One thing that gardening bequeaths upon the gardener is the sense of the passing of the seasons. While other outdoor jobs may well confer the same benefits, it is the short cycle of a vegetable's life that makes the gardener more conscious than most of the passage of time.
Tip #16: Each new season gives you a chance to correct the mistakes you made last year.
I read somewhere that ‘errors aren’t mistakes until you refuse to correct them’. So fiddle about until you get it right. You can easily clock up experience on twenty or more generations of annual vegetables such as cabbages or capsicums.
Tip #17: Perennials may be slow growing, but they require less work.
Fruit trees are the natural adjunct to vegetables and herbs in a productive garden. If room is limited, learn to espalier them along walls or fence lines. Once established, they deliver nutritious and tasty treats on an annual basis without the hassle of replanting new crops each season.
Gardens can provide plenty of stress too; there is a certain inexorable pressure to foster and nurture in a garden that never goes away.
Unlike knitting or reading books, you cannot simply lay a garden aside until you feel like dabbling once again.
I suspect such pressures do go away in colder climates than ours, when winter shuts down the garden and gardeners get to hang up their hoes. Around here though, winter crops follow summer crops like night follows day; we garden all year round. So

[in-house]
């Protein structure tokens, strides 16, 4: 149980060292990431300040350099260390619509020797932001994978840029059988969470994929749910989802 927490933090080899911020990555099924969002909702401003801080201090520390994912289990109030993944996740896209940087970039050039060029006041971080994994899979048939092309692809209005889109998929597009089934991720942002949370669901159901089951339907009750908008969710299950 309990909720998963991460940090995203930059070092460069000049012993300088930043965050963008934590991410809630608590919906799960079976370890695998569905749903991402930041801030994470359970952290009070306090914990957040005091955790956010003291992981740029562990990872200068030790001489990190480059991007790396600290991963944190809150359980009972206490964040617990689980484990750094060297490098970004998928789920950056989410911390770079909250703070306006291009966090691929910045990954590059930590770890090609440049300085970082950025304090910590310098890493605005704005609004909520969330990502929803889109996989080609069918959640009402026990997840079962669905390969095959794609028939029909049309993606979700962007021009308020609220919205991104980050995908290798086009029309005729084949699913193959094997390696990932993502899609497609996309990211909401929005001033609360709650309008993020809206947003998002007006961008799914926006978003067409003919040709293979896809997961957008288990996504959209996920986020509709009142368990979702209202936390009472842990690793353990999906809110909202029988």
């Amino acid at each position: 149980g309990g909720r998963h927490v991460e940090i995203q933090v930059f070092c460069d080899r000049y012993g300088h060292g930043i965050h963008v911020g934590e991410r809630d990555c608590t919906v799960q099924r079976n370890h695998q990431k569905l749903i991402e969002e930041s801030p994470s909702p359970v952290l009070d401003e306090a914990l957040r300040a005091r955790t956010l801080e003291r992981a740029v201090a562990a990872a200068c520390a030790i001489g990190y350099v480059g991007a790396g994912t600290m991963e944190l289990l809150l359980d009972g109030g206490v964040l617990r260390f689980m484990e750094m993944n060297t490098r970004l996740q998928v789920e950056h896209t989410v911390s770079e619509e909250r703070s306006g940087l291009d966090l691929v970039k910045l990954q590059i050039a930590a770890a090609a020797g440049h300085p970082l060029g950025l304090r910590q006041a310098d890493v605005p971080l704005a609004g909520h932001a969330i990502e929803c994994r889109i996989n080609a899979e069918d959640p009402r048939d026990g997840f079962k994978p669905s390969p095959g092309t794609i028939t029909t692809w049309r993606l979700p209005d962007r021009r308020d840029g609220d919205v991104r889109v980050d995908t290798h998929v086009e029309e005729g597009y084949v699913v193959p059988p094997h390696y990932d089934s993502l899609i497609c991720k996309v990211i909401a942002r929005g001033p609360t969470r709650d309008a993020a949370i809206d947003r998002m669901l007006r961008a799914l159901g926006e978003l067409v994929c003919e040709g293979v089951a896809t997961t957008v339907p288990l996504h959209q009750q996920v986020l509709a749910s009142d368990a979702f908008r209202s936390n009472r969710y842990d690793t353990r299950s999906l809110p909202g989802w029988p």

I’ve got coffee bushes, Manzana and Christmas Bell chillies, Golden Sunrise tomatoes, Triamble pumpkins and Lazy Wife beans, Purple Congo potatoes, asparagus and avocadoes, as well as all the common stuff. Massed displays of sunflowers feed the chooks and delight the eye simultaneously.
Tip #20: Give your friends gifts from the garden, not from the shops.
Besides, who can resist an unusual gift of fresh fruit, brown eggs, piquant herbs, colourful flowers, home-made tomato sauce and crisp vegetables?
Remember, lots of folk cook but very few folk grow the ingredients. A gift from the garden is likely to be welcome in most homes.